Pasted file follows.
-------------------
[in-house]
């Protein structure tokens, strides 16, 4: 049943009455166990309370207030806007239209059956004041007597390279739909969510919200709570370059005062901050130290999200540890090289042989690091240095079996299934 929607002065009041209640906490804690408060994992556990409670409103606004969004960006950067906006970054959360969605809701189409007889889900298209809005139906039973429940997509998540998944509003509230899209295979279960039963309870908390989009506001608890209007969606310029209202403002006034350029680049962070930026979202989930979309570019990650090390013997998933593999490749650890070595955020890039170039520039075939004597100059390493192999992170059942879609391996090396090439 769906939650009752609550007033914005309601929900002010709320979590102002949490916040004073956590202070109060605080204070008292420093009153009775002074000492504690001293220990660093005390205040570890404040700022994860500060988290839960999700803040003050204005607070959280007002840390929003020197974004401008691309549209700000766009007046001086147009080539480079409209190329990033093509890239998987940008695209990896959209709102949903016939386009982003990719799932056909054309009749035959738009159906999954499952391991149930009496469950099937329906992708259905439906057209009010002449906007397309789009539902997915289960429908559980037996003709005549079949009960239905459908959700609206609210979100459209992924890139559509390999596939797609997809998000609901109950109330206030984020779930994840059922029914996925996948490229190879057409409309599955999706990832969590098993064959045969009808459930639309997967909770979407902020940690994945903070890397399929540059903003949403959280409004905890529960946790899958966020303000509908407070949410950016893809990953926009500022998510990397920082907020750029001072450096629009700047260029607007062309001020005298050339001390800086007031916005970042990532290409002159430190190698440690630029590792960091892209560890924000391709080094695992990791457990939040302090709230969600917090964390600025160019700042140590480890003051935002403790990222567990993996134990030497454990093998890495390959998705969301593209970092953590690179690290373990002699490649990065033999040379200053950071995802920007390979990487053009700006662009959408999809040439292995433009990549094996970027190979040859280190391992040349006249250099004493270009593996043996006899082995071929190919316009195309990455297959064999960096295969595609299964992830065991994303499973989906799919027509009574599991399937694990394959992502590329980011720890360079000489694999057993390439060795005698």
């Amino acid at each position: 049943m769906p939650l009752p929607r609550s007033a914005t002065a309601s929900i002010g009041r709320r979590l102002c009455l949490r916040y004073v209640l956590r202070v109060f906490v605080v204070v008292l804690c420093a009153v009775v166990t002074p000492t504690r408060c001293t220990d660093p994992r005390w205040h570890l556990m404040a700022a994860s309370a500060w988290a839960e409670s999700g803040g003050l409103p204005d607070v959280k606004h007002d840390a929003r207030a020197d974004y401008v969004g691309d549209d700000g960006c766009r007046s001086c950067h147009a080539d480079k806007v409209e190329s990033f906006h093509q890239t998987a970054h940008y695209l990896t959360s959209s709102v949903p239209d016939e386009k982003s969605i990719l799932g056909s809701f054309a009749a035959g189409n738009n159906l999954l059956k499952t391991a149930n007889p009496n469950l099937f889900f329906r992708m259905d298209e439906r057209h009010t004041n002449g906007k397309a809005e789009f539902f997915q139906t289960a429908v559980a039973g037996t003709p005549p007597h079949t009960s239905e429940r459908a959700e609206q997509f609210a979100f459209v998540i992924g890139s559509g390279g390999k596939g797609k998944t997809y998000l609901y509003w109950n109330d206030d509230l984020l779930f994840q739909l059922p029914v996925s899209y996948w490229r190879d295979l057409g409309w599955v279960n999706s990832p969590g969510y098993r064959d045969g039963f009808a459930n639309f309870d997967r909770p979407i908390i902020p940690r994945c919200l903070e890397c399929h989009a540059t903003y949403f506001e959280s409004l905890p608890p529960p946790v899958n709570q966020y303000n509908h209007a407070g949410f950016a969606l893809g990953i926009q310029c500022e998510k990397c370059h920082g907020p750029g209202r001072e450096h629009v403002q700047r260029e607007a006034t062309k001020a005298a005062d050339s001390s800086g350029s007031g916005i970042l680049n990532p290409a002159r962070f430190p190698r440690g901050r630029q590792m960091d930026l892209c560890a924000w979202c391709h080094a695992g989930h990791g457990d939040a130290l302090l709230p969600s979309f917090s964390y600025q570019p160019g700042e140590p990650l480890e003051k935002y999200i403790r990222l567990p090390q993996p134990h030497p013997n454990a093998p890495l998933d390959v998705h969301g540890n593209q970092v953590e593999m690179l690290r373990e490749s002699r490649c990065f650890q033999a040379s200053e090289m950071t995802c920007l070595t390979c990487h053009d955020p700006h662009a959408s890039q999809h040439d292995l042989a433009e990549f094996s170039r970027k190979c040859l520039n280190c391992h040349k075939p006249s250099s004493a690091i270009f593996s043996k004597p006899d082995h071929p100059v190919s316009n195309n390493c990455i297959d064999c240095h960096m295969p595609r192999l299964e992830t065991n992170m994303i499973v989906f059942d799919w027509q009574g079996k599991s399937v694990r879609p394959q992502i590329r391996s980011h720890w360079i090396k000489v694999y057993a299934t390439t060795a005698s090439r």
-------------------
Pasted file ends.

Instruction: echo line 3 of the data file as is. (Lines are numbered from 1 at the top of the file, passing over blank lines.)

């Amino acid at each position: 049943m769906p939650l009752p929607r609550s007033a914005t002065a309601s929900i002010g009041r709320r979590l102002c009455l949490r916040y004073v209640l956590r202070v109060f906490v605080v204070v008292l804690c420093a009153v009775v166990t002074p000492t504690r408060c001293t220990d660093p994992r005390w205040h570890l556990m404040a700022a994860s309370a500060w988290a839960e409670s999700g803040g003050l409103p204005d607070v959280k606004h007002d840390a929003r207030a020197d974004y401008v969004g691309d549209d700000g960006c766009r007046s001086c950067h147009a080539d480079k806007v409209e190329s990033f906006h093509q890239t998987a970054h940008y695209l990896t959360s959209s709102v949903p239209d016939e386009k982003s969605i990719l799932g056909s809701f054309a009749a035959g189409n738009n159906l999954l059956k499952t391991a149930n007889p009496n469950l099937f889900f329906r992708m259905d298209e439906r057209h009010t004041n002449g906007k397309a809005e789009f539902f997915q139906t289960a429908v559980a039973g037996t003709p005549p007597h079949t009960s239905e429940r459908a959700e609206q997509f609210a979100f459209v998540i992924g890139s559509g390279g390999k596939g797609k998944t997809y998000l609901y509003w109950n109330d206030d509230l984020l779930f994840q739909l059922p029914v996925s899209y996948w490229r190879d295979l057409g409309w599955v279960n999706s990832p969590g969510y098993r064959d045969g039963f009808a459930n639309f309870d997967r909770p979407i908390i902020p940690r994945c919200l903070e890397c399929h989009a540059t903003y949403f506001e959280s409004l905890p608890p529960p946790v899958n709570q966020y303000n509908h209007a407070g949410f950016a969606l893809g990953i926009q310029c500022e998510k990397c370059h920082g907020p750029g209202r001072e450096h629009v403002q700047r260029e607007a006034t062309k001020a005298a005062d050339s001390s800086g350029s007031g916005i970042l680049n990532p290409a002159r962070f430190p190698r440690g901050r630029q590792m960091d930026l892209c560890a924000w979202c391709h080094a695992g989930h990791g457990d939040a130290l302090l709230p969600s979309f917090s964390y600025q570019p160019g700042e140590p990650l480890e003051k935002y999200i403790r990222l567990p090390q993996p134990h030497p013997n454990a093998p890495l998933d390959v998705h969301g540890n593209q970092v953590e593999m690179l690290r373990e490749s002699r490649c990065f650890q033999a040379s200053e090289m950071t995802c920007l070595t390979c990487h053009d955020p700006h662009a959408s890039q999809h040439d292995l042989a433009e990549f094996s170039r970027k190979c040859l520039n280190c391992h040349k075939p006249s250099s004493a690091i270009f593996s043996k004597p006899d082995h071929p100059v190919s316009n195309n390493c990455i297959d064999c240095h960096m295969p595609r192999l299964e992830t065991n992170m994303i499973v989906f059942d799919w027509q009574g079996k599991s399937v694990r879609p394959q992502i590329r391996s980011h720890w360079i090396k000489v694999y057993a299934t390439t060795a005698s090439r």